OpenStack Havana and IPv6

OpenStack Havana (8th release) is available on October 17 with 400+ new features. However, it brought very little excitement for IPv6 fans: users still cannot launch IPv6-based VMs.

After running out of patience, we immersed ourselves in the lab for several weeks and achieved the following goals:

  • All OpenStack infrastructure nodes communicated with each other by IPv6
  • User could spin up dual-stack VMs in multi-tenant environment
  • VMs gained connectivity to existing IPv6 network beyond OpenStack boundary

Although Havana release note didn’t mention any IPv6 limitations, what we found were:

  • Router Announcement was not sent to internal tenant network by default
  • DHCP process was bound to IP other than default gateway of tenant network
  • Neighbor Discovery packets were dropped by default by ip6tables filter rules
  • NAT and GARP were turned on for IPv6 subnets. Not desirable!

More details can be found in our whitepaper published at



Plan the move to the Cloud with IPv6 as a key Capability

IT organization’s today are planning the move to Cloud Computing. I am sitting here and thinking we have exhausted theIPV4 address space – so the future is IPv6. If IT organizations are doing the planning to choose the right Cloud delivery models and the right Service Providers, they might as well do the IPv6 assessment and planning at the same time.

The meticulous planning that Enteprises are going through for the Cloud contain all the same underlining components which are part assessment and analysis for determining IPv6 readiness.  They are reviews of:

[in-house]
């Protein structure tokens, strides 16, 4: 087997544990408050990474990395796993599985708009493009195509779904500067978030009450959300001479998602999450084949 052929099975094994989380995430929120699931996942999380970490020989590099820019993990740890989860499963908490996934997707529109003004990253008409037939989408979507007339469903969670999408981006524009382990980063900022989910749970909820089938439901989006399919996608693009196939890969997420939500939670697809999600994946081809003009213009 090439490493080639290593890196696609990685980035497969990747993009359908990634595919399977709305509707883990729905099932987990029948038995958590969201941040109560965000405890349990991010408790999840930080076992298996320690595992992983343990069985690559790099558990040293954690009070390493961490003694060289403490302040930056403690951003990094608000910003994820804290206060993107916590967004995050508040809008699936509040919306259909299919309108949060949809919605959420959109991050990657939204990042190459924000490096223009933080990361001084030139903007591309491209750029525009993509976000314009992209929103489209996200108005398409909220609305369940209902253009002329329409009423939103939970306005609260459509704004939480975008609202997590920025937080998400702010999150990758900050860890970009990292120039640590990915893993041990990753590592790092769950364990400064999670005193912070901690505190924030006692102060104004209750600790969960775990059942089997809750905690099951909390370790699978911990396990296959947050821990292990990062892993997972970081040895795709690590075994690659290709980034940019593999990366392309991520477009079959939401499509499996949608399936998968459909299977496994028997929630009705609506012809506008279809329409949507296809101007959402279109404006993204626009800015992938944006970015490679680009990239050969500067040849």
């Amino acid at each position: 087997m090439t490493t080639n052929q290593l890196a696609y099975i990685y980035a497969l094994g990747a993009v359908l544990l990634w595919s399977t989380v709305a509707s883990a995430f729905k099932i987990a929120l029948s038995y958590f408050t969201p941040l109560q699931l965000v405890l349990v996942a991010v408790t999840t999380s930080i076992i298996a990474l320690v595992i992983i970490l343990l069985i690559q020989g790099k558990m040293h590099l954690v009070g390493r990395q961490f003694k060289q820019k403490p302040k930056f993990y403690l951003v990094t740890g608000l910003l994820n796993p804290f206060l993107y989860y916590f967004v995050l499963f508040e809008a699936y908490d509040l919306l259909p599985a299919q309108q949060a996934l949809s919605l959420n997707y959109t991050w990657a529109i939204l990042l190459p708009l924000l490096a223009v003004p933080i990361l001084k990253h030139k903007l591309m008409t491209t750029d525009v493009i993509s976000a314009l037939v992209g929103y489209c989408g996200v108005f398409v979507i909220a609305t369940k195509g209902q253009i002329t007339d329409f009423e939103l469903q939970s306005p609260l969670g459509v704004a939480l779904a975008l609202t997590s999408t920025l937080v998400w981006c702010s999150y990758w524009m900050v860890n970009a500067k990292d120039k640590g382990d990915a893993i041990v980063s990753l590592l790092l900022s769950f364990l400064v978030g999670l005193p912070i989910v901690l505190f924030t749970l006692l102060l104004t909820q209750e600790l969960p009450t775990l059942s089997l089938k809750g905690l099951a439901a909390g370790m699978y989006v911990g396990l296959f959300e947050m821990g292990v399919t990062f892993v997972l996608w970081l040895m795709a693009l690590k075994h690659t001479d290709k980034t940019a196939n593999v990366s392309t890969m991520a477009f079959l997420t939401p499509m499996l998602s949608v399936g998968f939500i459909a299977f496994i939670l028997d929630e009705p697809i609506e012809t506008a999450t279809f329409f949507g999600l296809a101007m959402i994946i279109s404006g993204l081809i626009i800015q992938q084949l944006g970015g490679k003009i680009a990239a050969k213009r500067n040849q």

• Infrastructure elements
  • Operating Systems
  • Web Services, Application and Databases
  • Service Management Orchestration Tools
  • Security and Risk Impact
  • People and Process.
Are the providers that you choose for either IaaS/PaaS/SaaS capable of delivery IPv6 services across the stack? It will impact your business sooner than you expect.

Other elements, such as infrastructure design and implementation of solutions like  VBLOCK or FLEXPOD are IPv6 ready in addition to network services like Firewalls, Load Balancers, IPS, VPN-GWs to name a few.

If the plan is to move the Applications/Middleware into the Cloud and future proofing it for Next Generation make sure that the Web/Middlware/Applications and Databases are also v6 ready.

In conjunction with addressing the infrastructure, you need to educate the DC/Cloud Architects, Subject Matter Experts and IT Operations team to get ready for IPV6.

Yes the amount of changes required is considerable. But compared to the work that the teams are currently engaged in for strategy and planning for the Cloud the extra efforts will be well worth to futureproof the systems for IPv6.